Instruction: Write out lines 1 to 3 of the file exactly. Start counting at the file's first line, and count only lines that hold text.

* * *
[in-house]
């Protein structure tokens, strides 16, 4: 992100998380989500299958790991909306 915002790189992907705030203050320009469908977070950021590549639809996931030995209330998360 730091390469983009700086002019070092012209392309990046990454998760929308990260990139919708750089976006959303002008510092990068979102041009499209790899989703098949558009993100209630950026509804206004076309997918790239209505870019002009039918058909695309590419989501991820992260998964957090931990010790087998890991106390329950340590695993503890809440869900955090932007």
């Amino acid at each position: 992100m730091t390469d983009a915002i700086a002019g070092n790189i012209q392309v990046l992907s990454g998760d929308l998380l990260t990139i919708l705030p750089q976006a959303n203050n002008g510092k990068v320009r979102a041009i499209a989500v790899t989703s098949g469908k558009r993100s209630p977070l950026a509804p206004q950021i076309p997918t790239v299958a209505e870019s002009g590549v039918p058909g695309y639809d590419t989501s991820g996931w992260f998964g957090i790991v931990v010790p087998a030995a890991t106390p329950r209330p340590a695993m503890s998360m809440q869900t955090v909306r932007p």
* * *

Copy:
[in-house]
């Protein structure tokens, strides 16, 4: 992100998380989500299958790991909306 915002790189992907705030203050320009469908977070950021590549639809996931030995209330998360 730091390469983009700086002019070092012209392309990046990454998760929308990260990139919708750089976006959303002008510092990068979102041009499209790899989703098949558009993100209630950026509804206004076309997918790239209505870019002009039918058909695309590419989501991820992260998964957090931990010790087998890991106390329950340590695993503890809440869900955090932007």
């Amino acid at each position: 992100m730091t390469d983009a915002i700086a002019g070092n790189i012209q392309v990046l992907s990454g998760d929308l998380l990260t990139i919708l705030p750089q976006a959303n203050n002008g510092k990068v320009r979102a041009i499209a989500v790899t989703s098949g469908k558009r993100s209630p977070l950026a509804p206004q950021i076309p997918t790239v299958a209505e870019s002009g590549v039918p058909g695309y639809d590419t989501s991820g996931w992260f998964g957090i790991v931990v010790p087998a030995a890991t106390p329950r209330p340590a695993m503890s998360m809440q869900t955090v909306r932007p």